Dodge Momentum Index Bounces Back

Michael Tucker mtucker@mba.org

November 16, 2017


The Dodge Momentum Index--a leading indicator of future commercial real estate construction--rose in October, climbing 13.2 percent to 130.9 from September's revised 115.6 reading.

Published by McGraw-Hill Construction, New York, the momentum index tracks commercial building projects in the planning stage, which generally leads actual construction spending by one year.

October's increase nearly reversed the index's erosion seen over the prior four months--including a nearly 8 percent decline in September--with October posting "healthy" gains in both sectors, McGraw-Hill said. From September to October the index's commercial portion advanced 16.8 percent and the institutional portion grew 8.3 percent. Year-over-year, the commercial portion is up 5.5 percent and the institutional portion is up 6.9 percent.

"October's increase supports the belief that building activity has further room to grow during this cycle," the report said. "While month-to-month activity could continue to be volatile, there are enough projects in the pipeline to sustain growth into 2018."

Mark Vitner, Senior Economist with Wells Fargo Securities, Charlotte, N.C., noted an "upturn" in building plans. "The Dodge Momentum Index climbed in October, returning near its level in July. However, the DMI is still 9.1 points below its cycle peak reached in March," he said. "Beyond recent volatility, the DMI suggests some moderation in nonresidential construction activity. Further evidence for this trend comes from recent slowing in construction spending and commercial real estate transaction volumes."

Another leading indicator, the Architecture Billings Index from the American Institute of Architects, Washington, D.C., paused in September after seven months of steadily growing demand for building design services. The ABI, which reflects the nine- to twelve-month lead time between architecture firm billings and actual construction spending, fell to 49.1 from 53.7 in the previous month. A score below 50 indicates decreasing demand for design services.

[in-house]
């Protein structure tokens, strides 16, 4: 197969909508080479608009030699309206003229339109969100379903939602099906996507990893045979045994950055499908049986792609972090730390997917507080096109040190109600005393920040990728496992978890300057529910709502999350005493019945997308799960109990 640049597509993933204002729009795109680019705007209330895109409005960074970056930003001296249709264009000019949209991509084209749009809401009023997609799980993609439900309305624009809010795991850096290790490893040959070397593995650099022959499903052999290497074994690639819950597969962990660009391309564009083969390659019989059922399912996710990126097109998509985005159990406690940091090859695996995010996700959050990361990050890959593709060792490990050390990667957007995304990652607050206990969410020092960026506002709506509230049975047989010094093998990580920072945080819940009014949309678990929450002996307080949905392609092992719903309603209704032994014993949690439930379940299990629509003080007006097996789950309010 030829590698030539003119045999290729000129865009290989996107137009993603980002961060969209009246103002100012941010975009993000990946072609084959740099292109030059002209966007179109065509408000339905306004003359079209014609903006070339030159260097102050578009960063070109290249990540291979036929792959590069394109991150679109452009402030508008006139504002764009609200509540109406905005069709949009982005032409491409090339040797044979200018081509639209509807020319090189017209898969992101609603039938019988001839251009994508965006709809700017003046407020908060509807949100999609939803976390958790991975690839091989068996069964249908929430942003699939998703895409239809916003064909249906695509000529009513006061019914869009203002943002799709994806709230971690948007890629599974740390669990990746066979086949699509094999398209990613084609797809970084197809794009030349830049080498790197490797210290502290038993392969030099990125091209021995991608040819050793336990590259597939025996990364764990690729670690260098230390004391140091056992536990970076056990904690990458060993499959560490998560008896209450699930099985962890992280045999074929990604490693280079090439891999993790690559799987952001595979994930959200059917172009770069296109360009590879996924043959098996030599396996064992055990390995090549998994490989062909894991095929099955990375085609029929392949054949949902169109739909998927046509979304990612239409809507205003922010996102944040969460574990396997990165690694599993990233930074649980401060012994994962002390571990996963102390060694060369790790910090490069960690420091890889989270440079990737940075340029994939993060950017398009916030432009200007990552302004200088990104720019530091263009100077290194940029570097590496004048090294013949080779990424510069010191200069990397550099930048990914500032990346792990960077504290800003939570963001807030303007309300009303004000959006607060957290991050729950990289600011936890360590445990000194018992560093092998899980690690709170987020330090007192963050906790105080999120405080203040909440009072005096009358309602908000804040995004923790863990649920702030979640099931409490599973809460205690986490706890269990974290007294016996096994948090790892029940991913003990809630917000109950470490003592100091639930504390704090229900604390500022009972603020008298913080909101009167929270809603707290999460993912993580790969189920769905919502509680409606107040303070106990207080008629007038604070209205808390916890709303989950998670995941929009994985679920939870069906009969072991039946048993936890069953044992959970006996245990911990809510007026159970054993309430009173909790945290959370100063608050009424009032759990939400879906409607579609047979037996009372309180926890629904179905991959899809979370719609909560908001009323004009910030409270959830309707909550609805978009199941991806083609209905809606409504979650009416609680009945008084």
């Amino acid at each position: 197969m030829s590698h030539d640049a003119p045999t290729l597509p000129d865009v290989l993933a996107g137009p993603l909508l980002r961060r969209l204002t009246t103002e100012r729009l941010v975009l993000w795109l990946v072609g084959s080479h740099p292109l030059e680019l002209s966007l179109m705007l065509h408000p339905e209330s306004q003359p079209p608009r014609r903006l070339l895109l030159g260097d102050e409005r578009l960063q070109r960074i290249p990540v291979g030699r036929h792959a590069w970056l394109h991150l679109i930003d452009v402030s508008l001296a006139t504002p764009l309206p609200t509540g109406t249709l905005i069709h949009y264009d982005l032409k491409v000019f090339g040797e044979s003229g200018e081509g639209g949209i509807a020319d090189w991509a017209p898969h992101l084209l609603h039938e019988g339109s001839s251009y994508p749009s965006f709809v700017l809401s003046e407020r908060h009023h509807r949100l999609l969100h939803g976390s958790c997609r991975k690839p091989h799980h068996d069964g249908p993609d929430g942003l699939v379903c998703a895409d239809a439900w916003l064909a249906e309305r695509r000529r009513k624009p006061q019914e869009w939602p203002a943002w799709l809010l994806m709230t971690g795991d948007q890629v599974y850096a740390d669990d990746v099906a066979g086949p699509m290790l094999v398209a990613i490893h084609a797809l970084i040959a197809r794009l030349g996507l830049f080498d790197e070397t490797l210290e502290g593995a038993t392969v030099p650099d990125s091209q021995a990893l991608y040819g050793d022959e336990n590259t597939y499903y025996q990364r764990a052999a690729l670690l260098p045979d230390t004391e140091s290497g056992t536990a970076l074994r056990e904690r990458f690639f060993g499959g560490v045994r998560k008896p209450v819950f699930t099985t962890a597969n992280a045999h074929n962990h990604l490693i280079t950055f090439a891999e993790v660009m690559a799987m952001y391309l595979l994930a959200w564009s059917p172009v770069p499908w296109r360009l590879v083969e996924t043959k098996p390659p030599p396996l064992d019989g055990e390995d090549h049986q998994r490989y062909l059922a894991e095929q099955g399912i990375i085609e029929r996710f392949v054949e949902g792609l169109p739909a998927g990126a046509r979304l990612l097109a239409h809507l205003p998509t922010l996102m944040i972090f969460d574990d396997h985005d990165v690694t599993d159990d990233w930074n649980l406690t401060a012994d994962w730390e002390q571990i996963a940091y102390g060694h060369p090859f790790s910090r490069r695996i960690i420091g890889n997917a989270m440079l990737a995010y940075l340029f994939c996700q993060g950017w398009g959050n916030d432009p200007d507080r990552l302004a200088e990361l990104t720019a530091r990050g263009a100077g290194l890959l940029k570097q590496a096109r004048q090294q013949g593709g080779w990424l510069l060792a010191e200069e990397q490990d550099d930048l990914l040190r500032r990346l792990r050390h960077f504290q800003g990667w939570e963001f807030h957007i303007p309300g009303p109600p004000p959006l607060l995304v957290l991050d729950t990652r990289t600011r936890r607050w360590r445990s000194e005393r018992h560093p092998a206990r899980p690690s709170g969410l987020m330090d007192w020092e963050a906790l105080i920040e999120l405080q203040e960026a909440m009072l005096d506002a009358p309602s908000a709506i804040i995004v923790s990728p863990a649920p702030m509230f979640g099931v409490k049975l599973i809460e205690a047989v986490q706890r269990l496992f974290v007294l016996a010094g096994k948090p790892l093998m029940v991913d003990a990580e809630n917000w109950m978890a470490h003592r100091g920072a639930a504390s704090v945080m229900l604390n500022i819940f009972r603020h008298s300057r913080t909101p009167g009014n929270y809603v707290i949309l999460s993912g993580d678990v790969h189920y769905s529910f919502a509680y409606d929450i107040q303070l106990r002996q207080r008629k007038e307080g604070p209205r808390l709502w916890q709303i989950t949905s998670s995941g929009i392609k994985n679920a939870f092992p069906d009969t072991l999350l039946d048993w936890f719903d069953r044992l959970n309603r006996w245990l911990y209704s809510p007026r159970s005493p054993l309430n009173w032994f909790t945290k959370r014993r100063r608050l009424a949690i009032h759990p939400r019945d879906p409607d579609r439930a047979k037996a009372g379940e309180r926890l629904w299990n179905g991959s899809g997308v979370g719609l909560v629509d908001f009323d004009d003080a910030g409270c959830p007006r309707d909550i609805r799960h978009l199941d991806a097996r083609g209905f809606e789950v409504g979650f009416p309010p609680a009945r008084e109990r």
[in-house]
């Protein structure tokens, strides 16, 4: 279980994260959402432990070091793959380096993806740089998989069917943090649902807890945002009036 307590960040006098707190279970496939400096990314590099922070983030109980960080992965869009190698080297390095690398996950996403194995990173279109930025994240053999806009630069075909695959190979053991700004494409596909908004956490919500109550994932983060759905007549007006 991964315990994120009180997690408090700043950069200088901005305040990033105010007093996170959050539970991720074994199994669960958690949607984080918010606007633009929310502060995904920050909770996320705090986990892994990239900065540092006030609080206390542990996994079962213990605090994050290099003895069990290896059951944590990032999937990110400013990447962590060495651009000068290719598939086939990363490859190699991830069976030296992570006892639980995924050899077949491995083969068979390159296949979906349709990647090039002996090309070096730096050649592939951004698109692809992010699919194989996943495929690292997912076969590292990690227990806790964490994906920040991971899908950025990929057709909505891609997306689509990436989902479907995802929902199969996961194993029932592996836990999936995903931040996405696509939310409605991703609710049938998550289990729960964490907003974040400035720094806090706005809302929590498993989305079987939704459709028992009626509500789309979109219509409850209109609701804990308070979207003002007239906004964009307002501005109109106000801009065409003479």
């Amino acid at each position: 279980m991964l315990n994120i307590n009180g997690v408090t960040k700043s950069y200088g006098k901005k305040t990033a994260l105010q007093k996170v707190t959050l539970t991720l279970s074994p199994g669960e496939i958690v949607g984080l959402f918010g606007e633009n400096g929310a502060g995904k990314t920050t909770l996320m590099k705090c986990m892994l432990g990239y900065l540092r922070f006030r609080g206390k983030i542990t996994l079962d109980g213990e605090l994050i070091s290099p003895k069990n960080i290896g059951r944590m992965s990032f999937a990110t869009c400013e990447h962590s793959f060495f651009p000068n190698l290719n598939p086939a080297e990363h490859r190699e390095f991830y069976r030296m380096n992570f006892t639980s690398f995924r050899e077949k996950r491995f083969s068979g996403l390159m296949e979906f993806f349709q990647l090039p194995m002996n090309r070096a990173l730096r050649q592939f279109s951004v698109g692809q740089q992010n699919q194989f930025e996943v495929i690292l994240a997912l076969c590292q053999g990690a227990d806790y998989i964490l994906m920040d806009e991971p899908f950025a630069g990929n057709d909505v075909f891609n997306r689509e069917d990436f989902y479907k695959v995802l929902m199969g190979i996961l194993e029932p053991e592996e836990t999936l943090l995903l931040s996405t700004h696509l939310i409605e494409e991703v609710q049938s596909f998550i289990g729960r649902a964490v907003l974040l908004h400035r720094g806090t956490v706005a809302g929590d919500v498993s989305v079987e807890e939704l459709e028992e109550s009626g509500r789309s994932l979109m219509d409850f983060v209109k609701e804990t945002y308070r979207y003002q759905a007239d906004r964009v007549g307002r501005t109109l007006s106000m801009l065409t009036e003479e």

"We've seen unexpectedly strong numbers in design activity for most of 2017, so the pause in September should be viewed in that context," AIA Chief Economist Kermit Baker said. "Project inquiries and new design contracts remain healthy, and the continued strength in most sectors and regions indicates stability industry wide."

In October, 20 projects with $100 million-plus values or more entered the planning stage, McGraw-Hill said. The largest projects included two Facebook data centers in Sandston, Va. valued at $400 million and $200 million, respectively. 

The DMI's fall between June and September should not be seen as predicting a "turn" in building markets, McGraw-Hill said. "Prior to the previous peak of the Momentum Index in January 2008 it had suffered similar significant declines, only to rebound and post strong gains in subsequent months in line with overall economic growth. Similarly, the Momentum Index posted healthy gains from late 2016 through early 2017. Economic growth remains solid and building market fundamentals are supportive of further growth in construction activity."

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